The PyroManiacs devote some space each weekend to highlights from the lifetime of works from the Prince of Preachers, Charles Haddon Spurgeon.  The following excerpt is from The Metropolitan Tabernacle Pulpit, volume 48, sermon number 2,787, "Christ's triple character."
"The Romanist has his infallibility in the Pope; where have I mine? In Christ; for, whatever he said is infallibly true; and I also have infallibility in this Book." 

If anything be but in the Bible, I never for a single moment think of questioning it. Miracles? Strong historical statements? I believe them all; I can almost go as far as the old woman who said that she not only believed that the whale swallowed Jonah, but that, if the Bible had said that Jonah swallowed the whale, she would have believed it. It says nothing of the kind, but I would go even to that length if it were a clear, positive statement of the Scriptures.

This is my Master’s Book, and I accept it all. I say, sometimes, that there are things in it that I do not understand, but then I do not want to understand everything. I do not see what good it does to have such a wonderful understanding. I would sooner not understand some things, because it gives me the more reason to show reverence to my God by believing what I cannot comprehend.

If I could comprehend God, he would not be a God to me. If I could understand all that he tells me, I would feel sure that he had either left something out of his revelation, or that there must be some mistake somewhere, for the infinite things of God cannot be grasped by finite beings. There, then, is our infallibility.

Some have gone off to bold blatant infidelity in order to get something sure; and others have turned to Popery in the attempt to get something sure; but as for us, we cast our anchor down where the cross stands above the surging billows; and there we rest. Christ says, “I am the truth.” We believe that, and we take every word he says as being infallibly true, and so we secure absolute certainty.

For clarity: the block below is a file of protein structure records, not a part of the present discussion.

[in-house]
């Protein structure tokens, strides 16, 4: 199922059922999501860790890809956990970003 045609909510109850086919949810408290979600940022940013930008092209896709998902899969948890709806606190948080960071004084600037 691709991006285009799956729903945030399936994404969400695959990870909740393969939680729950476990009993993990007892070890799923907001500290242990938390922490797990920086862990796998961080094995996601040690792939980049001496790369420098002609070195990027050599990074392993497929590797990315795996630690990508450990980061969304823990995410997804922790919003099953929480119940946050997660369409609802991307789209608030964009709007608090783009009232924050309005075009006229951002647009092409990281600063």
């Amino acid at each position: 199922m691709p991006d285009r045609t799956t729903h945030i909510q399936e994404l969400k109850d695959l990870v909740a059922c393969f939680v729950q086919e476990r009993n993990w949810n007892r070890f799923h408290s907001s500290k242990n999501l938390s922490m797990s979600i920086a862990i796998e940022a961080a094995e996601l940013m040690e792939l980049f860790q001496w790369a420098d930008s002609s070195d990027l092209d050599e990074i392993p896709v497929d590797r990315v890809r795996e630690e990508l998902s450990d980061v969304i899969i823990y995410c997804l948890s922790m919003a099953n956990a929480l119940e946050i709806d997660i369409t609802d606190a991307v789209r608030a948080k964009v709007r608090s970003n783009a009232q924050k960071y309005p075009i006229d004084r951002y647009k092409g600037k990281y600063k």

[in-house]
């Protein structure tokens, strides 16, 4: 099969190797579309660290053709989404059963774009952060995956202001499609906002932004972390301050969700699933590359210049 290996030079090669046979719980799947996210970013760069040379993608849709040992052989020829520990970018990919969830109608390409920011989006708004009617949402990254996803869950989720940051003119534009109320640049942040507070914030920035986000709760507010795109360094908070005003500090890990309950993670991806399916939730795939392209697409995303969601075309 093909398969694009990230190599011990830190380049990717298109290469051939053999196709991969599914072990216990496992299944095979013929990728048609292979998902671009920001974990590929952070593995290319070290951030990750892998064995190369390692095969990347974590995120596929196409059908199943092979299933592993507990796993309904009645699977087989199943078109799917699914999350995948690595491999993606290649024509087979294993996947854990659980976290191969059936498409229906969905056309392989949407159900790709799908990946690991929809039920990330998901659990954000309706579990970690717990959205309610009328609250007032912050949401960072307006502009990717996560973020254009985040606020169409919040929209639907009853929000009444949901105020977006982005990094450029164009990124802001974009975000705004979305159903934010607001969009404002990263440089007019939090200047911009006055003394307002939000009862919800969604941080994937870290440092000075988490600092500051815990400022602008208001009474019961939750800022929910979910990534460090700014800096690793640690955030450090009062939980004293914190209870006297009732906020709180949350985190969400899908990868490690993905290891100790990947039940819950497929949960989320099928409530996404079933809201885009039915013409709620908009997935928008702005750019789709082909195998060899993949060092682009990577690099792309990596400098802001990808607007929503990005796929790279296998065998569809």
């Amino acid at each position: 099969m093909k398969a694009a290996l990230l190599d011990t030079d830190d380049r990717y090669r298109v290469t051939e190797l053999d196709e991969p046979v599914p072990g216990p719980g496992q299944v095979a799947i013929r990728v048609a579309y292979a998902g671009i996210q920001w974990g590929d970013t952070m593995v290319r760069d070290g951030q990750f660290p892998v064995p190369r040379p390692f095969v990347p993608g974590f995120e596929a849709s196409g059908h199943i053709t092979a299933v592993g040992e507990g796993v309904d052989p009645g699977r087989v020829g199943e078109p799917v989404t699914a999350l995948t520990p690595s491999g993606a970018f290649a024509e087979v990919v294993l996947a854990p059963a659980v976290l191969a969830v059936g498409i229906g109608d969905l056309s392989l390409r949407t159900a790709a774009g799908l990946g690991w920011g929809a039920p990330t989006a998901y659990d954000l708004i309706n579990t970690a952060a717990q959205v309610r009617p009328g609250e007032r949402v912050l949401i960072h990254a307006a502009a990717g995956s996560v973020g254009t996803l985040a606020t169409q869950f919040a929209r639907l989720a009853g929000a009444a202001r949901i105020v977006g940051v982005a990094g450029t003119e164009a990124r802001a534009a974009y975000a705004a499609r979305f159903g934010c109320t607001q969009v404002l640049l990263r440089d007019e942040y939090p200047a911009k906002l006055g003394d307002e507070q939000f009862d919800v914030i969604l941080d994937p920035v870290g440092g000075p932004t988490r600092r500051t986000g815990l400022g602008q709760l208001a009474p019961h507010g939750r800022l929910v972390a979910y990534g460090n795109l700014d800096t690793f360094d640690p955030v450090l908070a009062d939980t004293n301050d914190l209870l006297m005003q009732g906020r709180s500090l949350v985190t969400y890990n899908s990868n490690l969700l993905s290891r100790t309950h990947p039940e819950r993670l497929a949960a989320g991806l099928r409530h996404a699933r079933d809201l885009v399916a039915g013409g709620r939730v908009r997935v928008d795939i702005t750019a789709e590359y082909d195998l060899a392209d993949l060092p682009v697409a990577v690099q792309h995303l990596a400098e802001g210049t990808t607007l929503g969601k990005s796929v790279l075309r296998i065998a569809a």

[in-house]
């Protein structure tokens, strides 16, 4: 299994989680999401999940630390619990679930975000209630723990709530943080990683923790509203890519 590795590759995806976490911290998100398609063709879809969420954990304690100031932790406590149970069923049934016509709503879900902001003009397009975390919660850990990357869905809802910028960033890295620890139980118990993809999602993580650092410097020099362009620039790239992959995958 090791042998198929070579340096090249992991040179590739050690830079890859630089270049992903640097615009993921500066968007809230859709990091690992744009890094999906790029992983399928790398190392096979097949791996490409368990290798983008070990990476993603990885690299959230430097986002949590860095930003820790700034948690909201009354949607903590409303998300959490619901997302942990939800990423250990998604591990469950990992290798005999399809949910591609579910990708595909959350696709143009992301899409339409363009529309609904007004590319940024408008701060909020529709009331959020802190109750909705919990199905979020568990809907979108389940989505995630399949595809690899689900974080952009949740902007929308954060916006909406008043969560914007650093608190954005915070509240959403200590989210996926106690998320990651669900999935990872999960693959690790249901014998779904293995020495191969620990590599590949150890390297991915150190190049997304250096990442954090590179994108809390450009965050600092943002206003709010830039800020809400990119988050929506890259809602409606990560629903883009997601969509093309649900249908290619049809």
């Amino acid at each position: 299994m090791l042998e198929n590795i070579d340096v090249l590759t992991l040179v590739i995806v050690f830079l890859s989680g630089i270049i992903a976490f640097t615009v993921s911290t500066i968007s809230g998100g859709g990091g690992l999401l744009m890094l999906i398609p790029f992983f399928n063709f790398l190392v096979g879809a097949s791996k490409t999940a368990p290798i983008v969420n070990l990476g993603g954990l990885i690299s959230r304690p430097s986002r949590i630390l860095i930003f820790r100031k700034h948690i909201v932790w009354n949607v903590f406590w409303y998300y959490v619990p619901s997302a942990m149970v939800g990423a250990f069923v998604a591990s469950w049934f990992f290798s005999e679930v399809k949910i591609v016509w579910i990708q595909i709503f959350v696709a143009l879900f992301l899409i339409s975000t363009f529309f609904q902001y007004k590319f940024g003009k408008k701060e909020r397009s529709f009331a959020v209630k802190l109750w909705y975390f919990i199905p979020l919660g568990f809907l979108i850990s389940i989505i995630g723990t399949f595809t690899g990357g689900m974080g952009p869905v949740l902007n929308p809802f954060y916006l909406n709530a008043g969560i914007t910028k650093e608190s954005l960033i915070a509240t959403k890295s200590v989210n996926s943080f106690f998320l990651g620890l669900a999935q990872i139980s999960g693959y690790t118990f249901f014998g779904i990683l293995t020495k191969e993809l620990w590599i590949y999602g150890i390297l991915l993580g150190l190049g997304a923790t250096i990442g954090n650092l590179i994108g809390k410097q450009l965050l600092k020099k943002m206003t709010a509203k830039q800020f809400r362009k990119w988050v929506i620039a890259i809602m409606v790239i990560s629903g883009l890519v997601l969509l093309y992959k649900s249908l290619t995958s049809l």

That is a great thing to have in these unsettled times, and a comfortable thing to have in these disturbed times. It is a very practical benefit, too; for, when we have once made up our mind thoroughly upon any point, we can say, “That is so; now we do not need to keep on bothering and questioning about that matter, and we can go on with our work, and also seek to make advances in the divine life.”

23 July 2015

The proper meaning of the word "church"

by Frank Turk


From 2006 to 2012, PyroManiacs turned out almost-daily updates from the Post-Evangelical wasteland -- usually to the fear and loathing of more-polite and more-irenic bloggers and readers. The results lurk in the archives of this blog in spite of the hope of many that Google will "accidentally" swallow these words and pictures whole.

This feature enters the murky depths of the archives to fish out the classic hits from the golden age of internet drubbings.


The following excerpt was written by Frank back in October 2007. Frank offered his thoughts on the Biblical implications of the word "church."


As usual, the comments are closed.
We have this funny word in our Christian vocabulary that appears in our Bibles – namely "church". Webster's dictionary says this about where we get that word:
Middle English chirche, from Old English cirice, ultimately from Late Greek kyriakon, from Greek, neuter of kyriakos of the lord, from kyrios lord, master
Which, you know, is interesting because we use "church" in the translations of the Bible in English to represent the word "ecclesia," not the word "kyriakon" – that is, it is possible that we mean the same thing by saying "church" when the NT says "ecclesia," but the word "church" doesn't come from the word "ecclesia."

Now, here's what I'm not equipped to do here: I'm not equipped to criticize guys (and women) who have spent their lives studying Greek who all agree that "church" is a fine word in English for the Greek word "ecclesia," I accept that this is the word we are going to use and, frankly, ought to use.

What I'm thinking about today is what we mean by using this word.